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Droning on about safety and insurance

Unmanned Aerial Systems (UAS), more commonly known as drones, are becoming increasingly popular as the commercial opportunities that they offer are explored.  Commercial applications are increasingly evident in such diverse areas as property sales, media and broadcasting, agriculture, delivery, surveying, monitoring and inspection services.

Written on 30th August 2018

Unmanned Aerial Systems (UAS), more commonly known as drones, are becoming increasingly popular as the commercial opportunities that they offer are explored.  Commercial applications are increasingly evident in such diverse areas as property sales, media and broadcasting, agriculture, delivery, surveying, monitoring and inspection services.

Used correctly, drones can also offer major benefits for health and safety for example by removing the need for people to work at height, carrying out inspections of hard to reach equipment, improving the search part of search and rescue, monitoring emissions and controlling the spraying of chemicals in agriculture.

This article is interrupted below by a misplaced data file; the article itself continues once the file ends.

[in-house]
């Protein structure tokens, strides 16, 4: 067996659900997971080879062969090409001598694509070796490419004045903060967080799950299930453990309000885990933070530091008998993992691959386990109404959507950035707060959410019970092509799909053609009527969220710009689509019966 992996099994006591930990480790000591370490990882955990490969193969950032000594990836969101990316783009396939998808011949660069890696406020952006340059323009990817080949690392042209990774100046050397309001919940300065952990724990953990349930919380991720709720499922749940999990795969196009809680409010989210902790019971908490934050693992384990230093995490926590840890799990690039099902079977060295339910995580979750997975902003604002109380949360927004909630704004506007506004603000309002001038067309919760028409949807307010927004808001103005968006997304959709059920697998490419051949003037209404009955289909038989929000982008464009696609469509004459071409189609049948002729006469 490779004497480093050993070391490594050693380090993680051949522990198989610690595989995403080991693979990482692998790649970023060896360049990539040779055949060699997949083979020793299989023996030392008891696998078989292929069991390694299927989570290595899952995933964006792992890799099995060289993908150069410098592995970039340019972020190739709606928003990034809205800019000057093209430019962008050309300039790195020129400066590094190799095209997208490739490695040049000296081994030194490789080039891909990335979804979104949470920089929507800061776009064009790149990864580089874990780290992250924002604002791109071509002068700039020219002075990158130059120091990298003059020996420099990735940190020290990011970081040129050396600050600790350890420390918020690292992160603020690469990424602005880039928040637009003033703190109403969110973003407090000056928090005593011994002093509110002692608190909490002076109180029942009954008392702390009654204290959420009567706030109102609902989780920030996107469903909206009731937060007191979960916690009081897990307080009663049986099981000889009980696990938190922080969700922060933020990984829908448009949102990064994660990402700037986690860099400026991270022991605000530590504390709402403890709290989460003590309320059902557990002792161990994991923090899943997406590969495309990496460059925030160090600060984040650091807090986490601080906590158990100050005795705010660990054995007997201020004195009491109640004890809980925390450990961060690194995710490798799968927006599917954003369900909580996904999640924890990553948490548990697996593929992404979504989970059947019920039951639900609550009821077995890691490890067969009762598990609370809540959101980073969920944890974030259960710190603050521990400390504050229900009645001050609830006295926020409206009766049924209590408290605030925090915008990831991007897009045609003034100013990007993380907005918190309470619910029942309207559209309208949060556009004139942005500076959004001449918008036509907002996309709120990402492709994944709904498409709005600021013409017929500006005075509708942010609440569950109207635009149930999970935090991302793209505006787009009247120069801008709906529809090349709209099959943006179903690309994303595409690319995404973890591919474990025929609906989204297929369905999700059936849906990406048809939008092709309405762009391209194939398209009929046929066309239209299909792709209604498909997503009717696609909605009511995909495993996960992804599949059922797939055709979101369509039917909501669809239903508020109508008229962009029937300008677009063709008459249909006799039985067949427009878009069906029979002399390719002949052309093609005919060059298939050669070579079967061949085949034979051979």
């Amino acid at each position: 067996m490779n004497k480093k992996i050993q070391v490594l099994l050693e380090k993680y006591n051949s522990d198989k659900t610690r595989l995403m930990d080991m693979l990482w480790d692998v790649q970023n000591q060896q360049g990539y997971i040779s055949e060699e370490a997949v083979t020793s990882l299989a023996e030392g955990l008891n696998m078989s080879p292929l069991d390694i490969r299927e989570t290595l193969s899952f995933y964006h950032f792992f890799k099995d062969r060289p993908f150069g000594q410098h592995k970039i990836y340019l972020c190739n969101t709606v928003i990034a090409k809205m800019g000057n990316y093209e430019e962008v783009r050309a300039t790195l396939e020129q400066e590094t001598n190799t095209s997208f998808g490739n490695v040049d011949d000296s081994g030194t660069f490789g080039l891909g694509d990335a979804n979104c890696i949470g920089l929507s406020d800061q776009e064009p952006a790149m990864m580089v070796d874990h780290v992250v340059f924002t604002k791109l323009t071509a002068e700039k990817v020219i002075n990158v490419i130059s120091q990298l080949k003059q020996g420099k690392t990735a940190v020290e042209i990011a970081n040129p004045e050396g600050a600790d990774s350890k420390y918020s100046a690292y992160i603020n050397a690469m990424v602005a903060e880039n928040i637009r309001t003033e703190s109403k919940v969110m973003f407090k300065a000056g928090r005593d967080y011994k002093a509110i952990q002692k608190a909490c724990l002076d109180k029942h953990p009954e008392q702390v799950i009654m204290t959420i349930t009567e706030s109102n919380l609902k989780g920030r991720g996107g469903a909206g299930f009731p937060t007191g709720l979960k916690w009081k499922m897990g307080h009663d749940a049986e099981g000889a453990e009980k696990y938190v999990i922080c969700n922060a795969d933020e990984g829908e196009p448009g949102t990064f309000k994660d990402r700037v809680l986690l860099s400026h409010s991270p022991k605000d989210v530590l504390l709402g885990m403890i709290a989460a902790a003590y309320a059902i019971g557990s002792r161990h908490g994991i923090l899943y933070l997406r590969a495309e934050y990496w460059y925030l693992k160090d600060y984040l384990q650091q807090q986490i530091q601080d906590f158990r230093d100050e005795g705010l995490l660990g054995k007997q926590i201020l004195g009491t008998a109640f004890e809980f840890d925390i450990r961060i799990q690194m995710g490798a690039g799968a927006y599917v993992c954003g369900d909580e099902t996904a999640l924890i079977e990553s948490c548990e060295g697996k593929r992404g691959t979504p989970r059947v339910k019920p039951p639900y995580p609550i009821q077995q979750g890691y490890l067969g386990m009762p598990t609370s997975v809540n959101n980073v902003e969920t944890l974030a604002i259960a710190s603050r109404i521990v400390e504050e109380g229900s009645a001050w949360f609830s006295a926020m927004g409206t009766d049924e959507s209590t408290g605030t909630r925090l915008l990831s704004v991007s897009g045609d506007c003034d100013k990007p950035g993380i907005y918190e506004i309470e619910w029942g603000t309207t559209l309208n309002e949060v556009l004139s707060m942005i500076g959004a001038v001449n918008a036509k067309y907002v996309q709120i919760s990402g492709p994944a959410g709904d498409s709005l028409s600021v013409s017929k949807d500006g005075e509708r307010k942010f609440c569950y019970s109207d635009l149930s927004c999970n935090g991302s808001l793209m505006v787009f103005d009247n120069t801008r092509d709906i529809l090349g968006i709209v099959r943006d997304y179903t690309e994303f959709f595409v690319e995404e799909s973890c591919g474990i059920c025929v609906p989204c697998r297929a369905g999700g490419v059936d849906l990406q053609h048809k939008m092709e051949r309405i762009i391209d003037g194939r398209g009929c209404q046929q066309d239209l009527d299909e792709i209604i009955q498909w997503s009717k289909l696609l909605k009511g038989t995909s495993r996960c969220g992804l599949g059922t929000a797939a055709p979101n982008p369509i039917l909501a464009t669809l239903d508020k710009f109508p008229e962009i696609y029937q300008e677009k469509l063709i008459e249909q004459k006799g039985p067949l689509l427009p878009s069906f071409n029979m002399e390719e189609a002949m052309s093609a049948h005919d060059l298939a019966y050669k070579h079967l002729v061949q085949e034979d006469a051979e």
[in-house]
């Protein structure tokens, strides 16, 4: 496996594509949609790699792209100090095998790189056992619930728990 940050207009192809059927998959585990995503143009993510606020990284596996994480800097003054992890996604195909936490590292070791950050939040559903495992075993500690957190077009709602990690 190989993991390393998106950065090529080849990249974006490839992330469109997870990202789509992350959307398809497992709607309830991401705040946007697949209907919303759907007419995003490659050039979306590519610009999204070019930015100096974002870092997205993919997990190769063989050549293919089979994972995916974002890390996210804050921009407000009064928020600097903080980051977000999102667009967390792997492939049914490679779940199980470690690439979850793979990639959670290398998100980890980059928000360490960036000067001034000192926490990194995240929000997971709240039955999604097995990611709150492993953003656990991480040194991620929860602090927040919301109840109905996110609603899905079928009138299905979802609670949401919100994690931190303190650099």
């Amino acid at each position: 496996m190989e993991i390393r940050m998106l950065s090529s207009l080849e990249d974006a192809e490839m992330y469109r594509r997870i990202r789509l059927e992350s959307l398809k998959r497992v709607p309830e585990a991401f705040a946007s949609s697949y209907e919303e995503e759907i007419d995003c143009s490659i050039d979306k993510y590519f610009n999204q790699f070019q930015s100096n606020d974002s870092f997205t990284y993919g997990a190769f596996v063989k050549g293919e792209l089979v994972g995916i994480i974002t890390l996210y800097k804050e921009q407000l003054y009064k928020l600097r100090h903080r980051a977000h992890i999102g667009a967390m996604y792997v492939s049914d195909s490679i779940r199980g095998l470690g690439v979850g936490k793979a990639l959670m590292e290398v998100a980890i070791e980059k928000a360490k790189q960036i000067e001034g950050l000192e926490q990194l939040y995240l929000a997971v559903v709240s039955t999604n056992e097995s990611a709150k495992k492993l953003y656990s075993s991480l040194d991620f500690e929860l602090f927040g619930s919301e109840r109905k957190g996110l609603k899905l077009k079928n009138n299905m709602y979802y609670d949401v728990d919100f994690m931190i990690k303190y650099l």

However the use of drones does also raise some concerns including noise, privacy, security and safety issues. A drone colliding with something that was not designed or intended to withstand such an impact, for example a person, could have devastating consequences.

Irrespective of their size, drones are still classified as aircraft and the person in charge of operating the controls of an unmanned aircraft is referred to as the pilot. The UK’s Civil Aviation Authority (CAA) will not allow an unmanned aircraft to present or create a greater hazard to anyone (or anything) than the equivalent operations of manned aviation. The CAA regulation of unmanned aircraft is restricted to safety considerations and does not regulate any wider issues, such as privacy, or nuisance.

At the end of May the Department for Transport announced new rules restricting all drones from flying above 400 feet and within 1km of airport boundaries. These rules came into effect on 30th July 2018.

Other new rules which come into force on 30th November 2019 will require owners of drones weighing 250g or more to register with the Civil Aviation Authority and take an online safety test. You can find out more about these regulations on the Gov.UK website.

As with all new technology the Insurance market adapts to respond to new risks.  Policies offering physical loss, third party injury and damage with enhanced coverage for invasion of privacy, noise liability, operators indemnity and operators liability are now available for companies operating drones.

If you would like to discuss drone insurance please speak to your usual Franklands contact.

 

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